The Future of Eurasian Integration
The war on Ukraine and Western sanctions open up a new scenario for Russia. Moscow aims to create an economic space in 'Greater Eurasia'. The role of China, India Turkey and Iran. Objective: to build a new economic world free from the enslavement of the West.
Moscow (AsiaNews) - Experts from the Veb.Rf institute of the Vnešnekonombank, Russia's foreign development bank, have published a study on the conditions of Eurasian economic integration, against the backdrop of Western sanctions against Russia for the invasion of Ukraine. The analysis refers to the dimension called 'Greater Eurasia', which includes in addition to Russia also China, India, Iran, Turkey as well as smaller states, with the goal of reaching 46% of world GDP by 2035, up from 38% in 2019.
In a long-term perspective, these states can become 'the main vector of the world economy and the model for balanced development', the report states, to counteract the global GDP produced more than half today by the states of the West. Russia's partners (and Belarus, which is also under sanctions) are faced with a crucial choice, either to turn to the new conditions that are opening up for trade and financial sovereignty, or to loosen ties and turn only to the market that remains free of primary or secondary sanctions.
The experts believe that the countries of Eurasia have the resources and potential to develop in cooperation with each other 'not by numbers, but by the wisdom of choices, to form a partnership of a new kind'. This requires 'in-depth integration' on a socio-economic, humanitarian and financial level.
The shock of the sanctions is estimated at an overall loss of 8.6% of GDP for the Eurasian Economic Union (EEU), made up of Russia, Belarus, Armenia, Kazakhstan and Kyrgyzstan, by 2022, which is also reflected in various ways on the other countries of the former Soviet area; in Belarus a -6.4% is expected, and in Russia a -10%. Following the war, Ukraine's economy is expected to collapse by 35-40%.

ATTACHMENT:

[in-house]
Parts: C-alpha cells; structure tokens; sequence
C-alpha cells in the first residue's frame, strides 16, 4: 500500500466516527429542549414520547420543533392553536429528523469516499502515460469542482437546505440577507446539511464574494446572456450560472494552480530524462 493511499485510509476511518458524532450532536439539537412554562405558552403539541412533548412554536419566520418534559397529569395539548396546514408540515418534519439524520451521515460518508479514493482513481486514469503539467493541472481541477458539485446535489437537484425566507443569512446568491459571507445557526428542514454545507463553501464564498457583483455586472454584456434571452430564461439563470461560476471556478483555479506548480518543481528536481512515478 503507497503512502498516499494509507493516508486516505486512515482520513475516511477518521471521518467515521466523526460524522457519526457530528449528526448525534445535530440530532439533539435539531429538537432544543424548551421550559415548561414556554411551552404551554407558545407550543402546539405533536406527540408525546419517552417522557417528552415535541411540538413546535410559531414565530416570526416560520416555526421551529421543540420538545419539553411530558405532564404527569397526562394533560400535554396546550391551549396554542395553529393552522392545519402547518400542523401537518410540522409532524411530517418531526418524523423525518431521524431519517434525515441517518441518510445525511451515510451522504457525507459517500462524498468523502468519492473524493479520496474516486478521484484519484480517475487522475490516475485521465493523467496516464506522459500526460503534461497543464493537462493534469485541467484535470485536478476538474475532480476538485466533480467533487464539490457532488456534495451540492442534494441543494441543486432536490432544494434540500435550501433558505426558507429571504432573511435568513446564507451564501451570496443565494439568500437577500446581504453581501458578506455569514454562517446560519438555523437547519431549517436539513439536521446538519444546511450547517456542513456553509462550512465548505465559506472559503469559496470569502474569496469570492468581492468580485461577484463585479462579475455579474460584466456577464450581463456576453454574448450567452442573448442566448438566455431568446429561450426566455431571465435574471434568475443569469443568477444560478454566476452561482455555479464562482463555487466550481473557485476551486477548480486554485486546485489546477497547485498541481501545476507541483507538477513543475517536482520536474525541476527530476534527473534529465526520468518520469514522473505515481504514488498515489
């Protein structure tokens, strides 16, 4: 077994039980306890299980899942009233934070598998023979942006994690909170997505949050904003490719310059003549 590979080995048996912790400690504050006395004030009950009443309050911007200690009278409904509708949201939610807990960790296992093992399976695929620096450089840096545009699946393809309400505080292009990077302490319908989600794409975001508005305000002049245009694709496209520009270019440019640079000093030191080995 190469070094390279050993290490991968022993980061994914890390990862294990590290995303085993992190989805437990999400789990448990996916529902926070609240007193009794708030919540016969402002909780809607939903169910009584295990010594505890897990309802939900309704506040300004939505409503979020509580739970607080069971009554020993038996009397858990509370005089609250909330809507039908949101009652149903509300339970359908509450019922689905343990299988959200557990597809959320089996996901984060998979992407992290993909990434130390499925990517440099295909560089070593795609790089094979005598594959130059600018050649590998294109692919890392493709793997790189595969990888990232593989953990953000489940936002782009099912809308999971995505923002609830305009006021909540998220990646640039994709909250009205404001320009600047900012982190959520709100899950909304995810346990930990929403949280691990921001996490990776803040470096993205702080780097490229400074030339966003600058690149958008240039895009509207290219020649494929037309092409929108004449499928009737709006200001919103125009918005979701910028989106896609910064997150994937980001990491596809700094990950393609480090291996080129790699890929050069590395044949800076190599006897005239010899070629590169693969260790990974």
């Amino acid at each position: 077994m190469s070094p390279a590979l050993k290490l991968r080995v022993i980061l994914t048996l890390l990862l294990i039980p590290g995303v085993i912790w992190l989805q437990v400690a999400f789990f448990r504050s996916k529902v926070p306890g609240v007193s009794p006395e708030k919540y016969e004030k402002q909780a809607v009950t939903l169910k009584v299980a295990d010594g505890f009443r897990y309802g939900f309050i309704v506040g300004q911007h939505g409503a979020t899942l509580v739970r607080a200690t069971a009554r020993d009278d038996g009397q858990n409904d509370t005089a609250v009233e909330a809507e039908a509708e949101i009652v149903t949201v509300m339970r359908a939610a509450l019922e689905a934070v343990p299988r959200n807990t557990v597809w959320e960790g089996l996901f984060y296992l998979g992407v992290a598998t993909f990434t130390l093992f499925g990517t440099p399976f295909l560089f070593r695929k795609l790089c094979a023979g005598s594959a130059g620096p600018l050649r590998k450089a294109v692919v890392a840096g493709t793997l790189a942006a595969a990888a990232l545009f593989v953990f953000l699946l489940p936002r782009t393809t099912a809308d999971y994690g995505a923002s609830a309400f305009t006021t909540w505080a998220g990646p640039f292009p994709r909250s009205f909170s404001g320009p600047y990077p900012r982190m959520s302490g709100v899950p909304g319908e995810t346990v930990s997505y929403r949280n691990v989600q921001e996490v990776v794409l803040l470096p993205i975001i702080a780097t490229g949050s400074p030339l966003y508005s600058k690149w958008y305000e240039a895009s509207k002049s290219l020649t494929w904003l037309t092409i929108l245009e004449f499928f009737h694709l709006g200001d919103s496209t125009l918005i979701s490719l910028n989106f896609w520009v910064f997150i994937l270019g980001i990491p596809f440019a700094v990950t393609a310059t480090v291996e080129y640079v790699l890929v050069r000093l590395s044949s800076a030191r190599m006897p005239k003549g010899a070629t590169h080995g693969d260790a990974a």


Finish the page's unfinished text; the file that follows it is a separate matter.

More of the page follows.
Veb economists also predict global stagflation, a process of recession combined with inflation. There will be a sharp reduction in energy exports from Russia, however the Western political agreements on energy sanctions go, a further increase in petrol and gas prices, and in general a sharp drop in private sector confidence related to geopolitical risks. Risk premiums in the financial markets will be increased, resulting in reduced consumer spending and investment in all economic sectors. The UN economists themselves expect inflation to rise to 6.7% in 2022 worldwide, two and a half times the average indices of the 2010-2020 decade.
The next step would then be cooling markets and lower commodity prices in 2023-2024, which would particularly affect the economies of Russia and its Eurasian partners, according to the analysts. They therefore point to an alternative route in the new market to be formed in the East for trade, services, labour, communication infrastructure and a common financial space. A kind of 'Silk Road' in reverse, from West to East in the Eurasian sphere.
Russian and Chinese banks should merge into the Chinese UnionPay system, enhancing national currencies in a new payment and credit system. Customs barriers should be redefined to form a common trade space, using the geographical and administrative routes from Russia to Iran and involving cargo bases in India, Indonesia, and Vietnam, with the contribution of digital technologies and a focus on integration in the agrarian sphere, which should enhance the Central Asian hotlands.
These macroeconomic visions of the future are not limited to the dream of Greater Eurasia. According to the Veb experts, this plan would progressively involve the countries of the SCO (Shanghai Cooperation Organisation), Asean (the Association of Southeast Asian Nations) and the Brics (Brazil, Russia, India, China and South Africa), in a new economic world free from the enslavement of the West.